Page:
AN INSIDE LOOK AT THE MENTAL HEALTH OF ANIMALS IN ADOPTION SHELTERS

Where do you usually go when you plan on getting an animal companion? The best place to find your new furry friends would be at an animal shelter!

Animal shelters exist in order to house animals to keep them off the street or if they don’t have anyone else to care for them. With your help, they can live full, happy lives in their own loving homes.

FURRY FEELINGS

When visiting animal shelters, you may notice that not all of the animals there may be feeling as well as they should. Though they receive basic care from those who work at these shelters, sometimes that just isn’t enough.

In an article written for The Humane Society of the United States, veterinarian Dr. Brenda Griffin explains that confinement in an animal shelter can potentially lead to long-term negative impacts on their emotional health.

This can be caused by varying factors. Some common reasons include being forced to live in a limited or enclosed space in the shelter and overstimulation caused by the surrounding environment.

DOGGIE SEE, DOGGIE DO

According to Griffin’s article in The Humane Society, there is such a thing as “emotional contagion” which can be defined as a “simple and widespread form of emotional transfer that occurs among animals.”

When animals see that their fellow animals are in a state of destitute, loneliness, or despair, they may in turn begin to feel the same way.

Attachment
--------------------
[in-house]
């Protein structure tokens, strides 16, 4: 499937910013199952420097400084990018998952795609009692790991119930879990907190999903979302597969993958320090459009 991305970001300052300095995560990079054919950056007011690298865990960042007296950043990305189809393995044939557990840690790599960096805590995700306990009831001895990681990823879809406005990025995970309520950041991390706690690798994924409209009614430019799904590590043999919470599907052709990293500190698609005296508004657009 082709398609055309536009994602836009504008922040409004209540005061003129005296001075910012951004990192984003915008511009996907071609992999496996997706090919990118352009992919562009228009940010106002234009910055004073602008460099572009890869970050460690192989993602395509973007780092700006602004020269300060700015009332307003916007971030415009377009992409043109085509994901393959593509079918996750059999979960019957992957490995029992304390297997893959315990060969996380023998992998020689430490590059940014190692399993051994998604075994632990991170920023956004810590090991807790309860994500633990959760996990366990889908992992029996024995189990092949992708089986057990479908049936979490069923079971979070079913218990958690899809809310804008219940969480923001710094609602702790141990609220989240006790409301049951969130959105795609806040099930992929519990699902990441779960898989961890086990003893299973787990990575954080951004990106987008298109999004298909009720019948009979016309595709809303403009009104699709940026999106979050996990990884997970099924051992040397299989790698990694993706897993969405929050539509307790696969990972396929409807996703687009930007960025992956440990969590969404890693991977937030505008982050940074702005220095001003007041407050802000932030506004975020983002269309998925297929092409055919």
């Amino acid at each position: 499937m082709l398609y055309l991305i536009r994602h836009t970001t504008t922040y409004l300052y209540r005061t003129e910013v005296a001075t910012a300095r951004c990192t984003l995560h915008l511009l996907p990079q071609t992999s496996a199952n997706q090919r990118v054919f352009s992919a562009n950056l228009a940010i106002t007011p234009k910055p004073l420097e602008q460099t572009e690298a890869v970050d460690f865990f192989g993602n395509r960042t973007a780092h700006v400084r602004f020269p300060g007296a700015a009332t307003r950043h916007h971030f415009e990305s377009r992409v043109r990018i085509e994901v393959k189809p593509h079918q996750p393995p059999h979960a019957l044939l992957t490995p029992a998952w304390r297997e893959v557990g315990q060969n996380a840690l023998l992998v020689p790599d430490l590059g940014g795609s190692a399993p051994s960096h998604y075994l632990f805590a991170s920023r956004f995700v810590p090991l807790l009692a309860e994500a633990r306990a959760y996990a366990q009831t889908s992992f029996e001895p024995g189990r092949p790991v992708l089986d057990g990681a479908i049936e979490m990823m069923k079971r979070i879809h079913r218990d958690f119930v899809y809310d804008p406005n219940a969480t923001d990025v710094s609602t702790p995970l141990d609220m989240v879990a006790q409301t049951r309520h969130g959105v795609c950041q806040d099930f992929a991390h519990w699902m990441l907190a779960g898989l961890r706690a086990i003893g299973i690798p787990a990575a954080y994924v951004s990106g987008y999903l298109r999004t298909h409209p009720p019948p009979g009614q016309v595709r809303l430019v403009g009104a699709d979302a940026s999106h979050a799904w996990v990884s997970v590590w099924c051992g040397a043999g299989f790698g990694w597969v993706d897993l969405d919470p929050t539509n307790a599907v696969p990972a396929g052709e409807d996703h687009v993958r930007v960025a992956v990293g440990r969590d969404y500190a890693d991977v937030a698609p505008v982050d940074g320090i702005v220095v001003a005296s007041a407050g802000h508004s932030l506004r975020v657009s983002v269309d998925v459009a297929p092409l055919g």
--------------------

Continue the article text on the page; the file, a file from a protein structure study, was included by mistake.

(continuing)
According to Griffin’s article in The Humane Society, there is such a thing as “emotional contagion” which can be defined as a “simple and widespread form of emotional transfer that occurs among animals.”

When animals see that their fellow animals are in a state of destitute, loneliness, or despair, they may in turn begin to feel the same way.

This phenomenon is something that humans experience as well. It also works in both positive and negative aspects.

LOVE IS NOT A WANT BUT A NEED

When talking about the mental health of humans, we recognize that it can be important to the point that one’s mental status can even affect someone physically. When you feel depressed, it can be crippling wherein you do not have the energy or willpower to live life to the fullest.

Have you considered that it works that way as well for animals?

Something that usually brings us out of this funk is companionship or having someone to lean on in times of trouble. Animals feel the exact same way.

Adopting an animal from a shelter will spare them from the mental anguish of being alone in a place that may feel foreign and hostile.

ADOPT, DON’T SHOP

If you are considering having an animal companion of your own, we urge you to please adopt from animal shelters. Do your research and find local, reputable animal shelters near you.

These furry friends need more than just a place to stay. They need a place to call home and people to treat them like family.

LEND A HELPING PAW

Animal shelters could always use more volunteers. If
you have time to spare, do consider being a volunteer for some local shelters near you.

However, do your research on shelters before volunteering to make sure they are not animal hoarders. Look for those where the wellbeing of animals improve instead of deteriorating after they are taken in.

Working for these shelters can help you provide not only basic care for these animals, but also temporary human companionship.